For those of us so fascinated by Border Collies that we put down our leashes and spit out our shepherd’s whistles and go write about them, here’s a little piece I was asked to write about the writing life:
My friend and sister Siren Susan Lilley tapped me for a blog tour on writing processes. Writing about writing is serious work for us, but whatever Susan instigates, you can bet it’ll feel like running off to play hooky. In fact, you can scamper away with her by picking up her collection of poems, Satellite Beach, and disappear on forbidden field trips of her devising. Time spent reading her work is impossible to regret.
Before offering you the three ways to make the writing life work, let me begin by answering a few simple questions the tour asks about writing. As a writing teacher, I should be prepared to answer them with clarity and concinnity. Therefore, give me the simple thread of the following questions, let me bat them around a bit, and see if I don’t leave them frayed in a wet knot on the rug. Continue reading
Just thought I’d let you know how it’s going writing Mick’s book. I’ve been keeping tabs on my progress on my own website, but I know some of you are very supportive of this project, and I wanted to you to know I’m determined not to let you down. Also, I’ll take this opportunity to tell you that Mick’s latest blood work showed his liver stores of cobalamin have finally reached normal levels, and we can lower his doses. The doctor at the University of Florida gave the go-ahead to neuter, but we’re in the middle of moving house. I think I’ll wait until we’re settled. That is all!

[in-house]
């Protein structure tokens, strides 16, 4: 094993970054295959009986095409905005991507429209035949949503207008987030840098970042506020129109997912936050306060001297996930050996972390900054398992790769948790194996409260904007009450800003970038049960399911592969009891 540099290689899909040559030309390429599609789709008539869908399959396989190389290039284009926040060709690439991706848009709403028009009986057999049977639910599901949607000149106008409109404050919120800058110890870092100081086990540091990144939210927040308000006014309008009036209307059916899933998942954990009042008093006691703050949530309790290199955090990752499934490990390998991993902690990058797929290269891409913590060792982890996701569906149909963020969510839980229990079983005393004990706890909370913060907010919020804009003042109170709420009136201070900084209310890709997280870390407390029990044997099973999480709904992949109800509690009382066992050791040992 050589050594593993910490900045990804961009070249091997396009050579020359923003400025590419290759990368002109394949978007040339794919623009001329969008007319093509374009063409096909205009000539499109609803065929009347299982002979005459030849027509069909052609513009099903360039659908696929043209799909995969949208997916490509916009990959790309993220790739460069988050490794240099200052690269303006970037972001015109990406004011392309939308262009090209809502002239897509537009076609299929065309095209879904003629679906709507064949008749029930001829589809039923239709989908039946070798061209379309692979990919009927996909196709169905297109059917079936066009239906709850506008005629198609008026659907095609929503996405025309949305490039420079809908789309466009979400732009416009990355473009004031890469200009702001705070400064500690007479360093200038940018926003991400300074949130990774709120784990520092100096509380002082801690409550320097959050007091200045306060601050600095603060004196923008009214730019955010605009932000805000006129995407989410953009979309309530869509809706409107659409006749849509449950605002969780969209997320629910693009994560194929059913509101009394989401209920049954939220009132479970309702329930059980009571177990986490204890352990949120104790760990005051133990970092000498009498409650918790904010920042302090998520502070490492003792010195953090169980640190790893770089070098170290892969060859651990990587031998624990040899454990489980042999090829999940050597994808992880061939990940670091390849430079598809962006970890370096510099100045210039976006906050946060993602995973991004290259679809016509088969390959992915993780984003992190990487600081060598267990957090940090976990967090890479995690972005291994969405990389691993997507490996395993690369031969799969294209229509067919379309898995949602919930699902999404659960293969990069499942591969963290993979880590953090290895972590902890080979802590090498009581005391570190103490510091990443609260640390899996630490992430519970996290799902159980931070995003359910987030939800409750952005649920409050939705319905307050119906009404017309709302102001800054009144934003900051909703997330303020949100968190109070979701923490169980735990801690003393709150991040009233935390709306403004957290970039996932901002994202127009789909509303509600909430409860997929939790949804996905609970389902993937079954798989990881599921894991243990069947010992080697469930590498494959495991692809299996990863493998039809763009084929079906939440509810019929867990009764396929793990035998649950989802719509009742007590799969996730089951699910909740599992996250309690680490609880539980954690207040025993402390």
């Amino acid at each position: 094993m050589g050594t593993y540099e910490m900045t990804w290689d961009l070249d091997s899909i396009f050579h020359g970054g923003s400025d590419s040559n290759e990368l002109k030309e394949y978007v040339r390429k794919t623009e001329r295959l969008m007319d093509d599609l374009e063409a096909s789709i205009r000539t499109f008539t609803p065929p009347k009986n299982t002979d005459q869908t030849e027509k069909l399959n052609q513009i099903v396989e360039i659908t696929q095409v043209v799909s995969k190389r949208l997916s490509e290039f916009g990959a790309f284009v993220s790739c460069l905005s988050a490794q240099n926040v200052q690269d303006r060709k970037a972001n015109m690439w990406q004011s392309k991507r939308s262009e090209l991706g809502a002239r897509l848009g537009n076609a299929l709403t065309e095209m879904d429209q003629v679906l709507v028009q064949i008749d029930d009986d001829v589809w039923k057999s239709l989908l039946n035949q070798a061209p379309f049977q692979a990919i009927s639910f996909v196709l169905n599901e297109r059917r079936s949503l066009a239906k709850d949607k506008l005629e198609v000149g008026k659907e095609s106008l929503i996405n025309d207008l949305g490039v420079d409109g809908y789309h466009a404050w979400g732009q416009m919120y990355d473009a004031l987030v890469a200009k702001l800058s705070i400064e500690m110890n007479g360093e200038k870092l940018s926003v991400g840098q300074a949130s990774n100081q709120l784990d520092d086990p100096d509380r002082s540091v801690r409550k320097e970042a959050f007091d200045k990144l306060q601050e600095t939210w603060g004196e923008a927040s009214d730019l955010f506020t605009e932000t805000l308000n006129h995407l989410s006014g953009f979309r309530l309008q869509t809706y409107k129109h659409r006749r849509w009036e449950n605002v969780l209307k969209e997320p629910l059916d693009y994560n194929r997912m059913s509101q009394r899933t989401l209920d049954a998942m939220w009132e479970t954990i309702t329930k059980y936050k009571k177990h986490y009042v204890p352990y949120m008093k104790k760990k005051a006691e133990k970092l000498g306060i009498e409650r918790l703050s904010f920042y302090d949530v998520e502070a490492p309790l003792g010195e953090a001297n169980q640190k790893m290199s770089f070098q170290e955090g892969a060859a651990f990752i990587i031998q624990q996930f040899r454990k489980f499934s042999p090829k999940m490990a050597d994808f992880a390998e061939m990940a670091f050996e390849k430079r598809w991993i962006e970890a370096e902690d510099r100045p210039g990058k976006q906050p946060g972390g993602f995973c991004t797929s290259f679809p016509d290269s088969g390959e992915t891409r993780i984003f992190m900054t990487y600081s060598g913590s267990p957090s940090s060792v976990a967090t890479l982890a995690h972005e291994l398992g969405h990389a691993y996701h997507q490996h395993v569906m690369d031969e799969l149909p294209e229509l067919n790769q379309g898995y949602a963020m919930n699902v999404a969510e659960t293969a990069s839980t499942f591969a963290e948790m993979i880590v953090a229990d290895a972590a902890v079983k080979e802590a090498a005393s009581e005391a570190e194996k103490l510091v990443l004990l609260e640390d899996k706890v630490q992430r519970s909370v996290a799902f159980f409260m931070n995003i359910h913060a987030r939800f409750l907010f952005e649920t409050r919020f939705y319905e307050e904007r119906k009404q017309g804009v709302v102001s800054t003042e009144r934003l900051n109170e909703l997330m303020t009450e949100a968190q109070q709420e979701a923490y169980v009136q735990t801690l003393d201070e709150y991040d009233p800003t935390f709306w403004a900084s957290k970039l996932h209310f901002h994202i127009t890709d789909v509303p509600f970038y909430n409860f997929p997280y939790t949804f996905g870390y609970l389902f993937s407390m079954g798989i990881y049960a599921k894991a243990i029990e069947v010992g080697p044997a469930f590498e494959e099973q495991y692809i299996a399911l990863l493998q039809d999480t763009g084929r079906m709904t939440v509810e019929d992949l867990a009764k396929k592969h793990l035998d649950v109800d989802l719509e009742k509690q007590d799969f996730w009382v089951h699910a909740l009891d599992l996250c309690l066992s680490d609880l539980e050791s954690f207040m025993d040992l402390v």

Lisa Lanser Rose
So to keep apace, I needed to write 3,284 words today (3,999 – 715 surplus from the other day).
Happy, tuckered pup
leaving me with a surplus of 1,062. I don’t usually factor them in, but it’s nice to know that I have them to soften the blow of a weak day should I need it. My target for today, 17 days into this challenge, is 22,661, so I’m actually ahead by 1,887 words. Not a big lead, but it’s a lot better than being behind.
My progress toward goal now looks like this:
I’m more than a quarter of the way through!
And yet, I’m thinking 80,000 isn’t going to be enough to get me a complete draft. Plus I got feedback from an editor who rejected the proposal on the grounds that it wasn’t cohesive–is it a dog book or a family book? I think I need to cut the…
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“So I was thinking along such lines, one recent Saturday morning as I took a shower alone, musing about those things and more, a whole range of things, from “It’s time to get him neutered” to “It’s time to turn him over to a sheepdog handler who can use his oomph.” Then I remembered he was invited to my friend’s party, so he’d better get a shower too–and some Axe Body Spray.”
I guess it doesn’t help that since Alby’s been working at home, the house is filled with computers and monitors, and components are snaking out of boxes and bookcases and across the floor. But no matter to Mick–his eye’s on nothing but the ball!
Hi, fellow Border Collie fans!